Difference Between Must and Ought To (With Table)

‘Must’ and ‘Ought To’ are those words that are used to emphasize a sentence or make it sound important legally and formally, respectively. The words have a very thin difference in them. Whenever a person wants to talk about the likelihood of an event, ‘Must’ and ‘Ought To’ both can be used, but it depends on how much the speaker is confident about happening of the event.

Must vs Ought To

The difference between ‘Must’ and ‘Ought To’ is ‘Must’ represents when an obligation is external or duty, whereas ‘Ought To’ refers to moral obligation. The emphasis is higher in ‘Must’ as compared to ‘Ought To’. ‘Must’ is a modal verb. A modal verb is used to express modality. ‘Must’ can refer to past tense when it is used with the present perfect of the principal verb. ‘Must’ makes the sentence forceful. ‘Ought To’ is a semi-modal verb. The usage of ‘Ought To’ makes the sentence sound less powerful. ‘Must’ is the most emphatic as compared to ‘Ought To’. The word ‘Ought To’ is not forceful like ‘Must’.

‘Must’ is used to express the need of the hour. It makes the sentence formal and legal. The degree of emphasis is highest when ‘Must’ is used in the sentence. ‘Must’ is used when the event is likely to happen. ‘Must’ is a modal verb. ‘Must’ is used when the probability of happening if the event is higher. ‘Must’ is always about strength in the sentence.

‘Ought To’ is a type of modal verb. It refers to something which is morally correct in a particular situation. It is mostly used when seeking suggestions or recommending something to someone. It refers to objective truth. ‘Ought To’ does not have any past form. It is rarely used in questions and negatives. ‘Ought To’ is the semi-modals verb. ‘Ought To’ is used when the event may or may not happen.

Comparison Table Between Must and Ought To

Parameters Of ComparisonMustOught To
MeaningUsed to express necessityUsed to express moral obligation
Degree Of EmphasisHighestComparatively high
Likelihood of the eventHighMay or may not happen
TonePowerfulLess powerful
Kind of verbModal verbSemi-Modal verb

What is Must?

‘Must’ is used to express obligation, duty, or compulsion. ‘Must’ do not changes its form with the tense, number, or the person of the subject. 

‘Must’ is a helping verb. It emphasizes the importance or need of something in a particular situation. ‘Must’ always signifies strong determination. The usage of ‘Must’ indicates that the speaker is certain that the subject will have executed the predicate.

It used to show a necessity.

The example is:

We must wake up early in the morning.

It is used to show logical probability, or probability is pretty high.

The example is:

That must be the postman.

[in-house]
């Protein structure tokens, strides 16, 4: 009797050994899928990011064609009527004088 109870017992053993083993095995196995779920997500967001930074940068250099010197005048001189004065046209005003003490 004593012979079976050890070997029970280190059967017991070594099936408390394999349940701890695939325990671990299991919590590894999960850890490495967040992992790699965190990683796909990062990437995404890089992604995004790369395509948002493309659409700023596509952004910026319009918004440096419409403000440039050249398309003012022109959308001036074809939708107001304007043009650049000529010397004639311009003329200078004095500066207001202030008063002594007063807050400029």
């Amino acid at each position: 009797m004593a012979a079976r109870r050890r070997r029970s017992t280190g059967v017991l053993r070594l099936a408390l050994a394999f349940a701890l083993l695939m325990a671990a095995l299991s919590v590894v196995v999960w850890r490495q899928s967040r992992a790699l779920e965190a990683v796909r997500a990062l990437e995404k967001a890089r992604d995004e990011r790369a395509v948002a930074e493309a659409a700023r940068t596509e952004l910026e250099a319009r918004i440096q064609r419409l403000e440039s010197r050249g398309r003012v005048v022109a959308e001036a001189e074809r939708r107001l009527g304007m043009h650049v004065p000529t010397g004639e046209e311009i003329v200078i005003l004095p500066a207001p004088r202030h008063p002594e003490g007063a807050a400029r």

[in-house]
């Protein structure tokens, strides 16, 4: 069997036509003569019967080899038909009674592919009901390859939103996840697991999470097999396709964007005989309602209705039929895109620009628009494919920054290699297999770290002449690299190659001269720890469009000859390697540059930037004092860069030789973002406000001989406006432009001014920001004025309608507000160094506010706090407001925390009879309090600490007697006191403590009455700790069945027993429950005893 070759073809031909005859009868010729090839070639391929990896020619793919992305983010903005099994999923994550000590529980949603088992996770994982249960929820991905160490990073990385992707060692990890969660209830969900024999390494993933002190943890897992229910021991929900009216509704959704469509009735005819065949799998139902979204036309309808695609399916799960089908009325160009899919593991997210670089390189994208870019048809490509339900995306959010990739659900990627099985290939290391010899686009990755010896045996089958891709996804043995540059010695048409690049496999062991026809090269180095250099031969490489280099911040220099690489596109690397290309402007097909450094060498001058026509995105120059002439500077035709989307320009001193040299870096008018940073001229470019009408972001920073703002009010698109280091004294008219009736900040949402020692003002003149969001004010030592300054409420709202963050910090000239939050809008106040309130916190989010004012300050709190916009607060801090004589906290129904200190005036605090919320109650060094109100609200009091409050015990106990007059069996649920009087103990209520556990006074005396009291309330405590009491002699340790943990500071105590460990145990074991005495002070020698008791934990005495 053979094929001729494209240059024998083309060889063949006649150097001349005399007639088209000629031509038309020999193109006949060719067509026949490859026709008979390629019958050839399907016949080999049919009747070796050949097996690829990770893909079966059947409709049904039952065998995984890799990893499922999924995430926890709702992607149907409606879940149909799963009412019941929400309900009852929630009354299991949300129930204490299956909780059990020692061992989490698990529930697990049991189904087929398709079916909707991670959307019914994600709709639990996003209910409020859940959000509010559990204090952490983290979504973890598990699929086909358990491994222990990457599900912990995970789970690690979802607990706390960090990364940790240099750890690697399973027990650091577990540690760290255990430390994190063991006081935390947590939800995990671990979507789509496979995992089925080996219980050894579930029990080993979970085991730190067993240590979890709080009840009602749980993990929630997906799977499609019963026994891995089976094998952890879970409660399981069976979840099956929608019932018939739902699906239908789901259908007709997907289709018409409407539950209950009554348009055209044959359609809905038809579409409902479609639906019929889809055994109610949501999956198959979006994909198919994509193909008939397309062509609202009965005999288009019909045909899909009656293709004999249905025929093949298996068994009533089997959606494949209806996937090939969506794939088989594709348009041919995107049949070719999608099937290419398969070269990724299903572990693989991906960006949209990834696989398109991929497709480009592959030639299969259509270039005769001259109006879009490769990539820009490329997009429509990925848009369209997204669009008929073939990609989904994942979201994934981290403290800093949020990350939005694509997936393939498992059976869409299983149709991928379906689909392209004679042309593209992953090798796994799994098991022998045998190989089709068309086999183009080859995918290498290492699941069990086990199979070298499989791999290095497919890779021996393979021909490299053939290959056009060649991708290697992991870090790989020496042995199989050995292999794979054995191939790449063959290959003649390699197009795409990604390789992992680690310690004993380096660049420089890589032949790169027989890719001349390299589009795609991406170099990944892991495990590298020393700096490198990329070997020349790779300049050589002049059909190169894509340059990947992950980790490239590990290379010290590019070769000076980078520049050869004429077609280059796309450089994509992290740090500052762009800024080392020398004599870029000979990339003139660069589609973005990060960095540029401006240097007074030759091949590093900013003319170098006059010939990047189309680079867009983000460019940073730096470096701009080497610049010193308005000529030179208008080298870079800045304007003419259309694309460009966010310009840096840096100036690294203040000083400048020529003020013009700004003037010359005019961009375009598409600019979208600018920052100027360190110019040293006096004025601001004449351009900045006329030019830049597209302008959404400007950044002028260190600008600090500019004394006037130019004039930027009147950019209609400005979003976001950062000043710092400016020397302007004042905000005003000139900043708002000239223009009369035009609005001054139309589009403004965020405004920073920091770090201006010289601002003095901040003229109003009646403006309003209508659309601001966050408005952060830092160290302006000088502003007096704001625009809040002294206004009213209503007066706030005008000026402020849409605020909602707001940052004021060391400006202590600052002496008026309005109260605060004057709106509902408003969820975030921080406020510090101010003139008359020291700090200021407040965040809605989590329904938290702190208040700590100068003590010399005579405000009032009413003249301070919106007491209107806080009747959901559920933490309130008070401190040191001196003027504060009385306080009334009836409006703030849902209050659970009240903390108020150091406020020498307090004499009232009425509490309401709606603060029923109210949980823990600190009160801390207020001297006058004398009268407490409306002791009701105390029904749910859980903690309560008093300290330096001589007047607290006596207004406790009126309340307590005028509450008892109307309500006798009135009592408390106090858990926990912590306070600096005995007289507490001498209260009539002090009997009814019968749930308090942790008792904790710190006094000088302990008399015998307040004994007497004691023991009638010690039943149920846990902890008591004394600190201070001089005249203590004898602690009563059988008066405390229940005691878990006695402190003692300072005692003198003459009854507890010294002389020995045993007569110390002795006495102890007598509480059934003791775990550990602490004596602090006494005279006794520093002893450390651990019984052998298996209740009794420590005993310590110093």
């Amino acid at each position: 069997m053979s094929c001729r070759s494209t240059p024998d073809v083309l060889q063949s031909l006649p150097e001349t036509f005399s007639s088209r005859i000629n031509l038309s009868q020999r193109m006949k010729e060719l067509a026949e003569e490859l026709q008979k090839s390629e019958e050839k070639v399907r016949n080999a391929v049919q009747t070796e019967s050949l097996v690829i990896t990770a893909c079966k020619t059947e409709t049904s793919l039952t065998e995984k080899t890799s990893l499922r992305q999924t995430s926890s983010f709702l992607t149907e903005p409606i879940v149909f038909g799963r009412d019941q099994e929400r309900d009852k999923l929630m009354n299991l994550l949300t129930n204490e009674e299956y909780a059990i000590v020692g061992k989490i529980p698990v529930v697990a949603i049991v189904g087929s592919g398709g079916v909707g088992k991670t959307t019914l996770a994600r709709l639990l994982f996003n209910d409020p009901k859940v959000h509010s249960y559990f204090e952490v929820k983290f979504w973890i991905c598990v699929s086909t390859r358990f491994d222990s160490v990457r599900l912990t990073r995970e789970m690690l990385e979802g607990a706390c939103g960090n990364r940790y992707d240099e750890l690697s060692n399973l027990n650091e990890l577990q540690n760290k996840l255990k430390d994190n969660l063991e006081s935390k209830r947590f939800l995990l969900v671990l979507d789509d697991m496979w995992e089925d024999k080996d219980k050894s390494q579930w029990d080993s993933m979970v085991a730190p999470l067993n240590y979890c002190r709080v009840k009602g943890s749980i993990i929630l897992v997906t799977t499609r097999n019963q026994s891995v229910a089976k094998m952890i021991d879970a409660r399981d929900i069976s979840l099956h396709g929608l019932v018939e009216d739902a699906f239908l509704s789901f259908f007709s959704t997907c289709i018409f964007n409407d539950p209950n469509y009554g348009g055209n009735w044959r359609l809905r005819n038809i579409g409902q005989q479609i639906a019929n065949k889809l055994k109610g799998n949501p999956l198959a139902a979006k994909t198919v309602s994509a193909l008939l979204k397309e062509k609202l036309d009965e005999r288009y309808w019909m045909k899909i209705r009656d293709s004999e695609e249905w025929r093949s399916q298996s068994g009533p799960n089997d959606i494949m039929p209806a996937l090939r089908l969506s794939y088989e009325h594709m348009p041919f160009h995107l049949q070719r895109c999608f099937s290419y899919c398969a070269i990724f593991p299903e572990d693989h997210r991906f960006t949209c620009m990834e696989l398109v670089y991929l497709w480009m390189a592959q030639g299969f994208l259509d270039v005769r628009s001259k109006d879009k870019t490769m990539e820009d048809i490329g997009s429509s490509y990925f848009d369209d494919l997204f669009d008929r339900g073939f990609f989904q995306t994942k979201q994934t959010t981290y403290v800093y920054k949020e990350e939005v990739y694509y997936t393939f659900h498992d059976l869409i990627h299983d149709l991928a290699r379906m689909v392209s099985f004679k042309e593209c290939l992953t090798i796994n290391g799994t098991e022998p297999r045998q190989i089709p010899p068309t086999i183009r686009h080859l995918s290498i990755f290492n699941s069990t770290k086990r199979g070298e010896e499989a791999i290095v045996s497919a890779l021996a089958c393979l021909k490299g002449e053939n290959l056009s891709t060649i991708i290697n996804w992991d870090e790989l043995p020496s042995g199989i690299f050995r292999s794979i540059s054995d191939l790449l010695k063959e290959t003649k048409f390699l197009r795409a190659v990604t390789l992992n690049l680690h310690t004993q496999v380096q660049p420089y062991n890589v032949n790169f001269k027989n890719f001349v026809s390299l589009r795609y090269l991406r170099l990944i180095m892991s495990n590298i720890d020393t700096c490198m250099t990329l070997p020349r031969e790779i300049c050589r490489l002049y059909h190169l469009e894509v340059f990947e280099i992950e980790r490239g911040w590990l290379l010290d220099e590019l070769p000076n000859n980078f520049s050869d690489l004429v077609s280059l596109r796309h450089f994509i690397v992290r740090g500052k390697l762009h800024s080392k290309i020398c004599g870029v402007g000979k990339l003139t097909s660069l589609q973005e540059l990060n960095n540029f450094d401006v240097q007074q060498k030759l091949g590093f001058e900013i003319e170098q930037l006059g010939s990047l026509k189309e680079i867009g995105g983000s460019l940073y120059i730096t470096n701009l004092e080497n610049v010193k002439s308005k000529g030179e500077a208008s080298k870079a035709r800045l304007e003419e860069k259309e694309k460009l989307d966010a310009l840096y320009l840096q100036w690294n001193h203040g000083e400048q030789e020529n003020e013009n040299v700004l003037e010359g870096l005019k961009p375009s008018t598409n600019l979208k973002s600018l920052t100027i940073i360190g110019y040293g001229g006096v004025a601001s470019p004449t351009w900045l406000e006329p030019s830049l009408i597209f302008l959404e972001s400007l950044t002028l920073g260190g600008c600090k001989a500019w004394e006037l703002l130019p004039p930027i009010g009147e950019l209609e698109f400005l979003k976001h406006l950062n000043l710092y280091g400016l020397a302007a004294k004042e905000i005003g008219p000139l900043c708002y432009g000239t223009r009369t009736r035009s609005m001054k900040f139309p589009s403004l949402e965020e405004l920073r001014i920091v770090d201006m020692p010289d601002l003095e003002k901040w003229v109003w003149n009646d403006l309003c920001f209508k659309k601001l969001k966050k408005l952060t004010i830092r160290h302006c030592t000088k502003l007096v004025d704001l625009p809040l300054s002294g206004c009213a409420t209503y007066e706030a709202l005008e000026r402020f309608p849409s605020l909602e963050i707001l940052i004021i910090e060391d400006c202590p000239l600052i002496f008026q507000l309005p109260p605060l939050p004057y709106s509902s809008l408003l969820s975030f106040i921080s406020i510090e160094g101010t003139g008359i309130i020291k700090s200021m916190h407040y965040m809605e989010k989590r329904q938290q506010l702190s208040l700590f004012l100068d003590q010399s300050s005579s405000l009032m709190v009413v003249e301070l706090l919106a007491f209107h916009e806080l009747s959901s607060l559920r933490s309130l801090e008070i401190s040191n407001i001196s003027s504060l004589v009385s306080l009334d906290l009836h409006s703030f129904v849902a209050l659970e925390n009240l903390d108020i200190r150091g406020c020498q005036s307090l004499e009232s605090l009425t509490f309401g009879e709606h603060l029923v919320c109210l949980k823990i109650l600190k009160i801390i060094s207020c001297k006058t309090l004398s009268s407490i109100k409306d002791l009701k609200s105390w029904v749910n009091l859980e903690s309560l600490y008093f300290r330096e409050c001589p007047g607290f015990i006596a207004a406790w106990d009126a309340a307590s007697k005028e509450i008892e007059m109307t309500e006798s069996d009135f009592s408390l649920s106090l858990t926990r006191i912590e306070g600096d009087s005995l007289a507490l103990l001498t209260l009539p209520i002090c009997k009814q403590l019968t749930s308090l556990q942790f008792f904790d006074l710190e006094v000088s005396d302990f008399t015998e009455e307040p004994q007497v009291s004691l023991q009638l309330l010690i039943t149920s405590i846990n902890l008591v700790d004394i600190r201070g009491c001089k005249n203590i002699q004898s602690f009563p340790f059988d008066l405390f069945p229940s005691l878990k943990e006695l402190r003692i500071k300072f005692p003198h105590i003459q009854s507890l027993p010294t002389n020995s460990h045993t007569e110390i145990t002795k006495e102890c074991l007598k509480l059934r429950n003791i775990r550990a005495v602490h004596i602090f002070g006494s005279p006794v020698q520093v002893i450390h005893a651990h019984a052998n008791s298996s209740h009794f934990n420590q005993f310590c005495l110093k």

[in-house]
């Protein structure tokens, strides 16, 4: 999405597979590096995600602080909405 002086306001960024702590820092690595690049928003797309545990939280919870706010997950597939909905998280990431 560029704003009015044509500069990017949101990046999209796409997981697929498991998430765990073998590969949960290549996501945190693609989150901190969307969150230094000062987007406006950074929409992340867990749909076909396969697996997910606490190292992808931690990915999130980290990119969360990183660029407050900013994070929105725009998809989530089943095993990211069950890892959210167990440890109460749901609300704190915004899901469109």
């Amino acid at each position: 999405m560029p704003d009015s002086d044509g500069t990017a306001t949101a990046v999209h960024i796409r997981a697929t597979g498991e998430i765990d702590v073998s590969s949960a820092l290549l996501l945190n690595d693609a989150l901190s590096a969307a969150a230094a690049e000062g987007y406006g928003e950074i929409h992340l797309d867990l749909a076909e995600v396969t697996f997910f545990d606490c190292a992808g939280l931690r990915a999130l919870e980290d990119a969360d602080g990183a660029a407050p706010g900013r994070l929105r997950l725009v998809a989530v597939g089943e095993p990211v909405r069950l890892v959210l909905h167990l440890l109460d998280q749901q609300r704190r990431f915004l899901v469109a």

It is used to hint at prohibition.

The example is:

One must not talk in the library.

It is used in an exclamatory sentence.

The example is:

You must be kidding!

It is used to strongly recommend something or advise something.

Whenever there is a need for emphasis and the level of emphasis is high, ‘Must’ is always used in the sentence.

It is used in directive requirements.

The example is:

The door handle must be rotated fully.

It is used to make an imperative sentence.

The example is:

You must arrive in class on time.

What is Ought To?

‘Ought To’ is different from other auxiliary verbs, which are followed by a to-infinitive. ‘Ought to’ generally point present and future time. It can refer to a past time when it is followed by the perfect infinitive (have + past participle). 

It is used to indicate when it is essential and right to do, referred to by the verb succeeding it.

The example is:

The students ought to be punctual at school.

It is used to indicate the probability of something that may happen.

The example is:

The seminar ought to increase awareness.

It is used to discuss those things which are long for or ideal.

The example is:

The government ought to make better traffic rules.

It is used to express duty.

The example is:

She ought to follow traffic rules.

Main Differences Between Must and Ought To

  1. ‘Must’ refer to the legal terminology of the sentence, whereas ‘Ought To’ is used by the speaker to sound formal.
  2. The degree of emphasis is higher in ‘Must’ instead of ‘Ought To’.
  3. ‘Ought To’ is used when we talk about moral duties, but ‘Must’ is used to express necessity.
  4. ‘Must’ is used in the sentence when the probability of happening is higher, whereas ‘Ought To’ is used when the probability of happening is not sure.
  5. ‘Must’ and ‘Ought To’ both are referred to as obligation but ‘Must’ is for external obligation, and ‘Ought To’ refers to moral obligation.


‘Must’ and ‘Ought To’ are both modal verbs. Both the words have their features. The usage of ought to and must depend on the degree of emphasis in the sentence. ‘Ought To’ is generally used to express moral obligation or duty. The acceptance ought to make your sentence sound formal and must legalize your sentence. ‘Must’ remains firm whatever the tense, number, or person of the subject. ‘Ought To’ never sounds forceful like ‘Must’.

The usage of these words should be done suitably, or it might affect the conversation. The stress is highest when the must is used in the sentence. ‘Must’ focuses on the necessity of the event, and ‘Ought To’ is used to refer to moral obligation or duty. Practical use of these words needs to be done in a very responsible way; otherwise, the meaning of the complete sentence can change.


  1. https://link.springer.com/content/pdf/10.1007/BF00353453.pdf
  2. https://books.google.com/books?hl=en&lr=&id=denentJbyQoC&oi=fnd&pg=PA127&dq=ought+to+&ots=t1dUlQkPK-&sig=RxMx63yEpXwc99OVvY2LKgZq3aw
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